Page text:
Other than that, grading a yard can also help fix the following issues in a home lawn:
- The buildup of ice in the yard in the winter
- Suffocation or root rot in trees, bushes, and other plants
- Soil erosion
- Mud on your hardscaping that gets tracked indoors
- Standing water or puddles that attract pests, including mosquitoes
- Unsightly mower ruts or other problem areas of sinkage
- A soggy or mushy lawn
Nevertheless, let’s discuss what grading a yard actually means and how to do it with hands.
What Does Grading A Yard Mean?
Photo Credit Yard grading means adjusting the slope of the land to control water flow.
You might be reading this article and thinking that yard grading is simply leveling a bumpy and lumpy lawn. However, grading is a form of leveling which creates a mild incline.
In other words, grading is the process of adjusting the slope of your yard so that the excess water from rain or irrigation flows away from the base of your home.
Ideally, you want to create a slope of about five percent when grading your lawn. A five percent slope means that the height of a spot 10 feet away from the walls or foundation of your home is about six inches lower than the height near the walls.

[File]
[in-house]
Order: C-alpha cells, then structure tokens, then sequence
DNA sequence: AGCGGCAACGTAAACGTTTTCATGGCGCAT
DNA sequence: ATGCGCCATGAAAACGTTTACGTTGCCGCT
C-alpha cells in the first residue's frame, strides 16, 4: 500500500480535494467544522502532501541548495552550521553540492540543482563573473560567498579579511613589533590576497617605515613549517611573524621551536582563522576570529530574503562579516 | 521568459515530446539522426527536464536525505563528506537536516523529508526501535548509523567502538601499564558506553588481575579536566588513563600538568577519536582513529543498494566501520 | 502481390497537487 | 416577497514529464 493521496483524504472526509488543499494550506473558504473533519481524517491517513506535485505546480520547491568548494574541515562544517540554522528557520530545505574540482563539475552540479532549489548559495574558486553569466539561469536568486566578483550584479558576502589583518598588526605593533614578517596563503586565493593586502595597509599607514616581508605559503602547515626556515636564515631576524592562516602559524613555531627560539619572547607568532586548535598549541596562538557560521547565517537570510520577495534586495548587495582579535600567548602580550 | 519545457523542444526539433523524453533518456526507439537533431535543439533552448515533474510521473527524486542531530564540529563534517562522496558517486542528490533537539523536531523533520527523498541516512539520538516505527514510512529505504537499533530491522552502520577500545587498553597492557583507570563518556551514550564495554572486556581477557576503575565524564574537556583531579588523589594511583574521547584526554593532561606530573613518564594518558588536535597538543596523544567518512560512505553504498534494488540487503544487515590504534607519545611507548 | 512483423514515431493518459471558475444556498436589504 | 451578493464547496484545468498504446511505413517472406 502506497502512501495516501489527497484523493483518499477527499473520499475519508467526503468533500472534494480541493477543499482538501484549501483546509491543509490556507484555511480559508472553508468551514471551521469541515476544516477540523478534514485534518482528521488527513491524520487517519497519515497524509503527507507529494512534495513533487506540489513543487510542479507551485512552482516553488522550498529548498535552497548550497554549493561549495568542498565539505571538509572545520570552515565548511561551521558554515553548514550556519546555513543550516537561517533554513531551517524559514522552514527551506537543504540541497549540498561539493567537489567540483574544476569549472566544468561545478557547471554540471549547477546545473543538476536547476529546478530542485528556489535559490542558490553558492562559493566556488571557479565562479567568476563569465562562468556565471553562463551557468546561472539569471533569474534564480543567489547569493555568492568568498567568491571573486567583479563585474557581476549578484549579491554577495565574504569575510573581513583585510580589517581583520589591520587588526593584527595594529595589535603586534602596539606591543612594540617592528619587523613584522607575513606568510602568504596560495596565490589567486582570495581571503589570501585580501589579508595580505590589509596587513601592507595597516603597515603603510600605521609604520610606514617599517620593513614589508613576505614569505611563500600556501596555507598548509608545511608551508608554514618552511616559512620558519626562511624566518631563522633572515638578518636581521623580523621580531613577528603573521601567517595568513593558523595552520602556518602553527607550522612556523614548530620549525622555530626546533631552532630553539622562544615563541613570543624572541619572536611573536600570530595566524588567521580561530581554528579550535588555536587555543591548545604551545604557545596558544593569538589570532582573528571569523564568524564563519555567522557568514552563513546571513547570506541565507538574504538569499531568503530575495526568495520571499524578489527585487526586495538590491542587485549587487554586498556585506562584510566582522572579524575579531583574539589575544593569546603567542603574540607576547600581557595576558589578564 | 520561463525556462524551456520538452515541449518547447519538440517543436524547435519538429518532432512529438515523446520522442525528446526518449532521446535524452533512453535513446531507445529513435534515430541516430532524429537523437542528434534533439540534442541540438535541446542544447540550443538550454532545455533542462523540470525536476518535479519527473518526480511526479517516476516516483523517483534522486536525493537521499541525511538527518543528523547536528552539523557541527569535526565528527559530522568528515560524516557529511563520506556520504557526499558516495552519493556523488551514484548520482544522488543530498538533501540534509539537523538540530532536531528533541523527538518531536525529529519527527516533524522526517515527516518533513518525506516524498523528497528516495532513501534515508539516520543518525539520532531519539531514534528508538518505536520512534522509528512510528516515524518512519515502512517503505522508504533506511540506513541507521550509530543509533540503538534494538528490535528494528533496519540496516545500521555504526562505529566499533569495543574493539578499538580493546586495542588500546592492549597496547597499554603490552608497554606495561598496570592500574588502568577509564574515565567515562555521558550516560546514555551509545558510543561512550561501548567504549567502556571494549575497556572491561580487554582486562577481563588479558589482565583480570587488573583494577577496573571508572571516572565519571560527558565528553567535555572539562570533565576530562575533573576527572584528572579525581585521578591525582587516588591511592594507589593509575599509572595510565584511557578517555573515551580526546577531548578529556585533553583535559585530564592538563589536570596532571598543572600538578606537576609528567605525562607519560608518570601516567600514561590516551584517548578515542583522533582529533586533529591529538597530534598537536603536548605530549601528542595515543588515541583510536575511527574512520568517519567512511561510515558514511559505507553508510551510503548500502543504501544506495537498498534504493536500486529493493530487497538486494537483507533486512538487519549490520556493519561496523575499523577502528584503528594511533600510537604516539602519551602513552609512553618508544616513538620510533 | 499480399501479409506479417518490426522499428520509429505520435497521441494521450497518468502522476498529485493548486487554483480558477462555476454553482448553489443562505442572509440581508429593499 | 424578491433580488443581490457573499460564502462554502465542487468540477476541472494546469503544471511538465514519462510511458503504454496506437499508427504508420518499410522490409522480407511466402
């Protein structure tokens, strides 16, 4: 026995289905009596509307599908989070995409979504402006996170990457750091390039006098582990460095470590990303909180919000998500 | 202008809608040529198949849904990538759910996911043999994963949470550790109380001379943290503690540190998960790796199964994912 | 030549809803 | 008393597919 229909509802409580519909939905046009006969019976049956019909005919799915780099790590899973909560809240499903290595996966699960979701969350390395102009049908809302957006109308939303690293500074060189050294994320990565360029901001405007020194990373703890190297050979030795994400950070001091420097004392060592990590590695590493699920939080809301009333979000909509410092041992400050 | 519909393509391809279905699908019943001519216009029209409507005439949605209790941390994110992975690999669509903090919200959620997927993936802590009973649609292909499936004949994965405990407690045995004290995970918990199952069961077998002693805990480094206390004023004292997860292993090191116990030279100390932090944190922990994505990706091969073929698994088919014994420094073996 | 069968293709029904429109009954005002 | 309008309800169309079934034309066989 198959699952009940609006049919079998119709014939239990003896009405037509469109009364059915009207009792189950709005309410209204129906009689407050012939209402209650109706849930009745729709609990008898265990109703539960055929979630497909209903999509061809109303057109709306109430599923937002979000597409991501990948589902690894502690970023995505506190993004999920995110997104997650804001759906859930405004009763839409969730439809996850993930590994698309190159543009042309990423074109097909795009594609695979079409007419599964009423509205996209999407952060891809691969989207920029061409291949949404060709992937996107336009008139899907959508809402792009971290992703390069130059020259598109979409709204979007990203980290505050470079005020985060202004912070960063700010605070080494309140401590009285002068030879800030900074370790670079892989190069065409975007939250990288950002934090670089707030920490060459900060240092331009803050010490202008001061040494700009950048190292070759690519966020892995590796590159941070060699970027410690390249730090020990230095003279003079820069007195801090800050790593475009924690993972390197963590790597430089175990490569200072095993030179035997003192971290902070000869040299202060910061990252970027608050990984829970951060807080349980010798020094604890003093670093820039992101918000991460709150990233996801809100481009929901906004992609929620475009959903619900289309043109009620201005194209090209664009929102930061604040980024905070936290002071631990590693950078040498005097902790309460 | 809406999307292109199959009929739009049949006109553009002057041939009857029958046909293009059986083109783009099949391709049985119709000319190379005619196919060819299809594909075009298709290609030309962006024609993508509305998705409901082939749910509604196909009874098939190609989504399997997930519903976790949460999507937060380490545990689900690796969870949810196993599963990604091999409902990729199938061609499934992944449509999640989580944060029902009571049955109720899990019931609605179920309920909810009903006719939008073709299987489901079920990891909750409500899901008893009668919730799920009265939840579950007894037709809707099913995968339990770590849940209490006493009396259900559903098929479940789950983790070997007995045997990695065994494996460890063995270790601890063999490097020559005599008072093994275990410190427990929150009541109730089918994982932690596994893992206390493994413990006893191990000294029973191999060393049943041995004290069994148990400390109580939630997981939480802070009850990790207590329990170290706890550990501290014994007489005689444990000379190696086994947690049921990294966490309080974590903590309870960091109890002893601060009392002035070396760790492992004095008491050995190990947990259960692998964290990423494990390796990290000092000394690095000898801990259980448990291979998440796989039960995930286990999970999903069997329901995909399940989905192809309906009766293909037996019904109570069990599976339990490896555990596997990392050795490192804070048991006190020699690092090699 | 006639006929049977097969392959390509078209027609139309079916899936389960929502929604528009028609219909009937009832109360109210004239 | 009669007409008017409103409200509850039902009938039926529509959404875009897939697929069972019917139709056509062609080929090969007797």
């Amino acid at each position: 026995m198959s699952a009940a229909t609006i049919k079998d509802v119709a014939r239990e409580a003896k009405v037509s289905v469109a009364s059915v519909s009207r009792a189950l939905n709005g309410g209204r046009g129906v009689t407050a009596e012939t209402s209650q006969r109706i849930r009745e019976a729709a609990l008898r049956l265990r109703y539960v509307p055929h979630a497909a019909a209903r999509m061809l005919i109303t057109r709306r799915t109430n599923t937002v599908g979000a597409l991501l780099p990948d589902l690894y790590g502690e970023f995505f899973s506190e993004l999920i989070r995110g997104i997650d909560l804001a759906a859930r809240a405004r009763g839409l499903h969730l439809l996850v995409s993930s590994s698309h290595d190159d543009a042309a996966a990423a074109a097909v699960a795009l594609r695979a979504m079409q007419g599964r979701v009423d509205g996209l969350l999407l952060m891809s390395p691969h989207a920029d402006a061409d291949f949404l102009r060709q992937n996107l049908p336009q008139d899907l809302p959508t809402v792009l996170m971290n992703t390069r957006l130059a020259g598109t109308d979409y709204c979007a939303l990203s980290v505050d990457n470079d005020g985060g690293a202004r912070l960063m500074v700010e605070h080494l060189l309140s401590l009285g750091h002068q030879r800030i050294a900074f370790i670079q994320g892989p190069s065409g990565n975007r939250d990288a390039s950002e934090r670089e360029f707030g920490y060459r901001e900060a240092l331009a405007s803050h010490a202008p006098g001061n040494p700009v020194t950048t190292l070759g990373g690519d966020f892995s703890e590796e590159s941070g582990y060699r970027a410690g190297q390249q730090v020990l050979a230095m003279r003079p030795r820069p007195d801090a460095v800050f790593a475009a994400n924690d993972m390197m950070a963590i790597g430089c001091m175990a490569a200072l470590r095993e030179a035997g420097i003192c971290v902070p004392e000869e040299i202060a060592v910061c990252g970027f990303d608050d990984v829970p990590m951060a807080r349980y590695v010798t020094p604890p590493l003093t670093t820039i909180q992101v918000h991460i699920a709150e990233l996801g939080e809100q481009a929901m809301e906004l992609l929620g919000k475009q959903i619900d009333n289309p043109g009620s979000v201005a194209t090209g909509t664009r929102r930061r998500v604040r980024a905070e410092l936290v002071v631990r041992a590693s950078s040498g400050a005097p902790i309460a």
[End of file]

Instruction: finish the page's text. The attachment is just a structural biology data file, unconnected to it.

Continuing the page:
If you create a lawn grade of less than five percent, the water may not move, and you will still have water drainage issues in the yard despite grading, and you will have to regrade. However, people often create lawn grades of up to 25 percent.
You can also create a slope of 25 percent, depending on the conditions of your lawn but do not make a lawn grade of more than that. Pushing a lawn grade of more than 25 percent can cause soil erosion and runoff of topsoil and nutrients from the lawn.
How To Determine If You Have A Grading Issue?
Photo Credit “Do not fix what ain’t broken,” and the same goes for lawn grading.